This standard consists of the Exif image file specification and the Exif audio file specification.


G.723 is an ITU-T standard speech codec using extensions of G.721 providing voice quality covering 300 Hz to 3400 Hz using Adaptive Differential Pulse Code Modulation (ADPCM) to 24 and 40 kbit/s for digital circuit multiplication equipment (DCME) applications. The standard G.723 is obsolete and has been superseded by G.726.

Note that this is a completely different codec from G.723.1.


H.323 is a recommendation from the ITU Telecommunication Standardization Sector (ITU-T) that defines the protocols to provide audio-visual communication sessions on any packet network. The H.323 standard addresses call signaling and control, multimedia transport and control, and bandwidth control for point-to-point and multi-point conferences.It is widely implemented by voice and videoconferencing equipment manufacturers, is used within various Internet real-time applications such as GnuGK and NetMeeting and is widely deployed worldwide by service providers and enterprises for both voice and video services over IP networks.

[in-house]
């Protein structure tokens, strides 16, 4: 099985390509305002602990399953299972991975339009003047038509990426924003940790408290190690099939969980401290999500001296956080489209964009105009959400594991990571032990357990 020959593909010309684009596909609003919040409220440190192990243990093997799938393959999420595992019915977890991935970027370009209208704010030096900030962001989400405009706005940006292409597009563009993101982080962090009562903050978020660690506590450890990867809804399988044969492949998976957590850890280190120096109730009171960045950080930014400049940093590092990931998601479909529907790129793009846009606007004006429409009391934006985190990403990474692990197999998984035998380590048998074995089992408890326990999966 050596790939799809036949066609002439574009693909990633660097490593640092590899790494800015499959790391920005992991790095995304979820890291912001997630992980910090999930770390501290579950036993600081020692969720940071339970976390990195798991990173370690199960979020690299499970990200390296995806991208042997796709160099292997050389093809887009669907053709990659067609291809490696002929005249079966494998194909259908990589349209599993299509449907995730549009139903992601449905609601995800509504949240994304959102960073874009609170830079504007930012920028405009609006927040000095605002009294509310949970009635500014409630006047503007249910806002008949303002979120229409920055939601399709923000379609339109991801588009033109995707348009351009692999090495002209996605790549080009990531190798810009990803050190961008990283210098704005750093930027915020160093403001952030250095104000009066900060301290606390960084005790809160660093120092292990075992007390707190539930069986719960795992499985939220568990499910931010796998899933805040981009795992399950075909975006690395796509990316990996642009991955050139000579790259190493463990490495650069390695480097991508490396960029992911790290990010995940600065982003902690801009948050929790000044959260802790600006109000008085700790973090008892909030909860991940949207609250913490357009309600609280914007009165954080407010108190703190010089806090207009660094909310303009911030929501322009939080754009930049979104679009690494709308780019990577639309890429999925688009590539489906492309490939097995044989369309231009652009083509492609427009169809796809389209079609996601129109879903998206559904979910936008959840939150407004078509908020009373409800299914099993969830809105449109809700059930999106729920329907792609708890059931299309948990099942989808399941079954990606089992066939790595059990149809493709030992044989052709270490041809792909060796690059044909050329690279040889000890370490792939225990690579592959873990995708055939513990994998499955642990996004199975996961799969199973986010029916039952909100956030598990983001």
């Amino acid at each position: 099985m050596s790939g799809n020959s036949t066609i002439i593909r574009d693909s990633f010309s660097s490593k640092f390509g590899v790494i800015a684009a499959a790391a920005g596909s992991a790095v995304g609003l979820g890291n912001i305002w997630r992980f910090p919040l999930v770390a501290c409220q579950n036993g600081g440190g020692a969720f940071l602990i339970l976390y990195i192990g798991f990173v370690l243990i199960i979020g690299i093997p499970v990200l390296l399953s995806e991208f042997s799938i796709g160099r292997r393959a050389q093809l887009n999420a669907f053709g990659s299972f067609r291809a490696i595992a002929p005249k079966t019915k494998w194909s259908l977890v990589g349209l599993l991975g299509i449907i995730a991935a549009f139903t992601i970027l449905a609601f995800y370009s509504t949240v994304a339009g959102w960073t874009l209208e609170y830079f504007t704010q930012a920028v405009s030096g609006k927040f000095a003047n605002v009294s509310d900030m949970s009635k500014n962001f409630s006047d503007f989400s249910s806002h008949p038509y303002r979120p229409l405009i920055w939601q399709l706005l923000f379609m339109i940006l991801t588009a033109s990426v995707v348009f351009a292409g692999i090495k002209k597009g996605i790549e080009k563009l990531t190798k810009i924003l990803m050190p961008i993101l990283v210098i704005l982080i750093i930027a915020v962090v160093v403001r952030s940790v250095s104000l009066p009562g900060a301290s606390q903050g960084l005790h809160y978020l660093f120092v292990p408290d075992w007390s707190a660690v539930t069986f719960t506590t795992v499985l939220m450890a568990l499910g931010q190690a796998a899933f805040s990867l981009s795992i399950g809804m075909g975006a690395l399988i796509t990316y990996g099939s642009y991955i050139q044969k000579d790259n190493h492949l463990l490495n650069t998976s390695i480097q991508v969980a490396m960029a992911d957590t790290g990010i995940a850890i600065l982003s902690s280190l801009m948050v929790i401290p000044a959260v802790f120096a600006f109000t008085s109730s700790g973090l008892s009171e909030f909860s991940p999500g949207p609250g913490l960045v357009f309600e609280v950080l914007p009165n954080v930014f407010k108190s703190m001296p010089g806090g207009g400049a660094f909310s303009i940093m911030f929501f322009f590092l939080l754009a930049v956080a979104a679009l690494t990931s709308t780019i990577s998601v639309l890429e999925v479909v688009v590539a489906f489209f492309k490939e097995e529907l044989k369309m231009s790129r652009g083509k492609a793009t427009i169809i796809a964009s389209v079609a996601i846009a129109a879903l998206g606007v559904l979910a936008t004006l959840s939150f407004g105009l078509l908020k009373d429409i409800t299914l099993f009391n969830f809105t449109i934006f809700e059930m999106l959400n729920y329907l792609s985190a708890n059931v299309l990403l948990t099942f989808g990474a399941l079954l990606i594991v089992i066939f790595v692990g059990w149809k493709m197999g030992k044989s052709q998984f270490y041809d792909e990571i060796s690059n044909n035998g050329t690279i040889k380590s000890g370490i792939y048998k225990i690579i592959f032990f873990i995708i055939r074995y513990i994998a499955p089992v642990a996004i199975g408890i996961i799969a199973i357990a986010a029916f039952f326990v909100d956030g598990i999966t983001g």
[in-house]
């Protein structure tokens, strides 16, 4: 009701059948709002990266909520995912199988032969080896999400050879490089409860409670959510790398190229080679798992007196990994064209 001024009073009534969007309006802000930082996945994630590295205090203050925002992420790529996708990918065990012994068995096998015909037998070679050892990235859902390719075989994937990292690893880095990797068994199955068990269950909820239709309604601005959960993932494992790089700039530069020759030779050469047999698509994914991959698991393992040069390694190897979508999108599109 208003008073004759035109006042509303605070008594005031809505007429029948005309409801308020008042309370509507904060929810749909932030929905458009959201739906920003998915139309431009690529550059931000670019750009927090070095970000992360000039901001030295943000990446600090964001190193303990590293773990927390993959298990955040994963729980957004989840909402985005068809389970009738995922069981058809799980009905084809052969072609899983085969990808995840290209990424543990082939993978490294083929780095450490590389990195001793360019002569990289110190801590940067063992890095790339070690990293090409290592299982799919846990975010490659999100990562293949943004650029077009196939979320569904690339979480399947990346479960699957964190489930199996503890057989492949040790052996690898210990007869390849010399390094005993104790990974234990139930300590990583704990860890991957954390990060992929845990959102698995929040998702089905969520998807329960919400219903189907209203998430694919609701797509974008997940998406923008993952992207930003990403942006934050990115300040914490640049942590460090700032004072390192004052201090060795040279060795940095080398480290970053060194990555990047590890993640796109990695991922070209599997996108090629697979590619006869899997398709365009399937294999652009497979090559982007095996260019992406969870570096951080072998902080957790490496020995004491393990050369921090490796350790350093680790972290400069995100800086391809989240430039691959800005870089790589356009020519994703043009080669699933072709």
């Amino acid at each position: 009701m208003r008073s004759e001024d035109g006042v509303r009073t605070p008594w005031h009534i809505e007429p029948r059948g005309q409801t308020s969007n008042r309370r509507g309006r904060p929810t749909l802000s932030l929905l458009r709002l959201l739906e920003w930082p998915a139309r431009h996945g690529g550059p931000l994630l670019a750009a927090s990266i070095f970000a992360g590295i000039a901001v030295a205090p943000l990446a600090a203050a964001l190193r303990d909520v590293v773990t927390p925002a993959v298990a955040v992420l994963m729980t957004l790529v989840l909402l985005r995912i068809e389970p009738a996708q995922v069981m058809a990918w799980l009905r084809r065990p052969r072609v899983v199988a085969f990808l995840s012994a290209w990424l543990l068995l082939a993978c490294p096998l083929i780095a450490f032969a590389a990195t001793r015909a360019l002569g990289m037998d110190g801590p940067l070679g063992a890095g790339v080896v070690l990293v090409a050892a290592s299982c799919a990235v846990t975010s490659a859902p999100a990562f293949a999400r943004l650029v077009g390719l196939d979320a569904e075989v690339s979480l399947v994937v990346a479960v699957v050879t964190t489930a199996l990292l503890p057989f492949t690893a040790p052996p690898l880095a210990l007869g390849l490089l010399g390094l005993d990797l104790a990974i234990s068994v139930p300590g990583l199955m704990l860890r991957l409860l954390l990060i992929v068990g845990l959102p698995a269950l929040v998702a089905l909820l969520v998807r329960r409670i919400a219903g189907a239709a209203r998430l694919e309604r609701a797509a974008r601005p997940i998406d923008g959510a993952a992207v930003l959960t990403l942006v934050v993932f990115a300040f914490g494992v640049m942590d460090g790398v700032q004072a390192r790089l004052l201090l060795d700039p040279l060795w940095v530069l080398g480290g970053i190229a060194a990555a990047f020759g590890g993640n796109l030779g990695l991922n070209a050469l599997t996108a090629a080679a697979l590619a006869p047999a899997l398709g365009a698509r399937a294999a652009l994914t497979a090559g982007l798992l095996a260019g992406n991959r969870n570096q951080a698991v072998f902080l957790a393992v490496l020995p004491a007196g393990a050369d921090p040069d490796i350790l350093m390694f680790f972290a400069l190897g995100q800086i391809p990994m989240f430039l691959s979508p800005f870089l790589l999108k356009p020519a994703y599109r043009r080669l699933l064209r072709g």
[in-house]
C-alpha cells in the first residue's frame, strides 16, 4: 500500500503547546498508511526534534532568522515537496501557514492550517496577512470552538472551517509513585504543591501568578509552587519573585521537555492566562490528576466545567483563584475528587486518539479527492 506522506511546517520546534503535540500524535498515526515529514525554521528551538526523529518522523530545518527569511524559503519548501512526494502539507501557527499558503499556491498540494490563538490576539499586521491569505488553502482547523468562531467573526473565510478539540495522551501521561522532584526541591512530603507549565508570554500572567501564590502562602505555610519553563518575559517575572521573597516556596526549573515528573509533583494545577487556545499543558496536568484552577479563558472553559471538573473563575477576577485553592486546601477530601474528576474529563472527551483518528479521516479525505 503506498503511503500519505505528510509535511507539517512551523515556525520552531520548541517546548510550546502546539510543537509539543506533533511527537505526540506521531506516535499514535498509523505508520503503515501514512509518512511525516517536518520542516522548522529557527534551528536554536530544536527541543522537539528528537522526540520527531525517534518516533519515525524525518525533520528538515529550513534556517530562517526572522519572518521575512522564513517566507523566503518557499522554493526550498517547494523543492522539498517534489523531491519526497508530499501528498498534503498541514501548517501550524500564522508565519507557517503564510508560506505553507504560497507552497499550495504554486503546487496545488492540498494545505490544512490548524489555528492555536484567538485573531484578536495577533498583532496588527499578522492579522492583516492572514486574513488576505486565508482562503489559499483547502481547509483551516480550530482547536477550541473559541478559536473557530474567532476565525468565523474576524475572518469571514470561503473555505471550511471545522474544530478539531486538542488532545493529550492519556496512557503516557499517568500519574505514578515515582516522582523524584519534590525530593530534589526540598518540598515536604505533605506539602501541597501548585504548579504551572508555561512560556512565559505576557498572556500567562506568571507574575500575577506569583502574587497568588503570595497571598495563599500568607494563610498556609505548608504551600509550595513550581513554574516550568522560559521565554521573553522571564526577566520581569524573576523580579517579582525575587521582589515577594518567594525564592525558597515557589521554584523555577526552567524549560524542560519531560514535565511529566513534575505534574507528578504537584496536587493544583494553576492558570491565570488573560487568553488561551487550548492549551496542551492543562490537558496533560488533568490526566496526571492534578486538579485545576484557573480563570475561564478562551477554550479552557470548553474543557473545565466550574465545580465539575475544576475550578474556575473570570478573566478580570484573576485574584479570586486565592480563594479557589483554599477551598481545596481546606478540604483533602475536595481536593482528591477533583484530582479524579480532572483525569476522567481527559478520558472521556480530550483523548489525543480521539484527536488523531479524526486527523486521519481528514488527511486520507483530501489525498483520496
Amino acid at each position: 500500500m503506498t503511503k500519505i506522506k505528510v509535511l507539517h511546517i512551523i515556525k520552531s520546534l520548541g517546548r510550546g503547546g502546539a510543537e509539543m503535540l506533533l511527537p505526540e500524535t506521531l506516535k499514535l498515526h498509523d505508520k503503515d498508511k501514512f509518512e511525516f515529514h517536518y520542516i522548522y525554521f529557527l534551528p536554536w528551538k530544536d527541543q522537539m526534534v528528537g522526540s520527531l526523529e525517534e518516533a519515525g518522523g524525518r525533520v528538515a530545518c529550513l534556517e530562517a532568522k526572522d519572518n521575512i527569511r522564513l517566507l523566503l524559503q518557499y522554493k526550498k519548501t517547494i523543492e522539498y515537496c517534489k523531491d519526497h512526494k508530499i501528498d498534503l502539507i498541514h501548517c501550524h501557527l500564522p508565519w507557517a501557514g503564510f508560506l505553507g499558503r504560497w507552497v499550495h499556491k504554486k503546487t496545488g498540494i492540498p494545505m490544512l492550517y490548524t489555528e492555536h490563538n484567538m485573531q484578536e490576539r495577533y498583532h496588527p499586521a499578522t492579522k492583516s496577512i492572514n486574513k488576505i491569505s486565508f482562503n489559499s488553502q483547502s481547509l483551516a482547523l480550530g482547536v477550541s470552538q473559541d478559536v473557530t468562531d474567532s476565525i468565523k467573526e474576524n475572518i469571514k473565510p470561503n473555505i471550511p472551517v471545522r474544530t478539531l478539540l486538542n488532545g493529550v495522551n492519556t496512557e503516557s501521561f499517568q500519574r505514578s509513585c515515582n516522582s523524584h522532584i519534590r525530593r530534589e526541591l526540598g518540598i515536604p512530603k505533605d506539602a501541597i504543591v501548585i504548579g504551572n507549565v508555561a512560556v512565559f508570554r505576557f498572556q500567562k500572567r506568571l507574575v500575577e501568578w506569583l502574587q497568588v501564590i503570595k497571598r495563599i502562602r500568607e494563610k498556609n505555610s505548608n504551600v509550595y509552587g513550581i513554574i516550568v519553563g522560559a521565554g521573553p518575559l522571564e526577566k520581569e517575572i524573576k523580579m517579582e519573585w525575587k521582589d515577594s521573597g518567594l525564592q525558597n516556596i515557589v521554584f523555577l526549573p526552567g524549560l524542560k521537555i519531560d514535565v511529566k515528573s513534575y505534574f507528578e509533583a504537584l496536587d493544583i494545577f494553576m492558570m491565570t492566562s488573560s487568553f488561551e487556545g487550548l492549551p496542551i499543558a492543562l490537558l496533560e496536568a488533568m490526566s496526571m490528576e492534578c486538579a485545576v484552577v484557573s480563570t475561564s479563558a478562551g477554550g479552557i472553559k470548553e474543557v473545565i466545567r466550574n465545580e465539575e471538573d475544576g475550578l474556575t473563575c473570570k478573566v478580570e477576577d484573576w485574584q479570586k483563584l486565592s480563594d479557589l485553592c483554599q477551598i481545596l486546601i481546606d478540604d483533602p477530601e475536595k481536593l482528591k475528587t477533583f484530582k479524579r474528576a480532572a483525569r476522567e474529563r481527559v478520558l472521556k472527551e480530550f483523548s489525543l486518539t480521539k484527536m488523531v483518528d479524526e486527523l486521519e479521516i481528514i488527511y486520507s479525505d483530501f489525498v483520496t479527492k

It is a part of the ITU-T H.32x series of protocols, which also address multimedia communications over ISDN, the PSTN or SS7, and 3G mobile networks.

H.323 call signaling is based on the ITU-T Recommendation Q.931 protocol and is suited for transmitting calls across networks using a mixture of IP, PSTN, ISDN, and QSIG over ISDN. A call model, similar to the ISDN call model, eases the introduction of IP telephony into existing networks of ISDN-based PBX systems, including transitions to IP-based PBXs.

Within the context of H.323, an IP-based PBX might be a gatekeeper or other call control element which provides service to telephones or videophones. Such a device may provide or facilitate both basic services and supplementary services, such as call transfer, park, pick-up, and hold.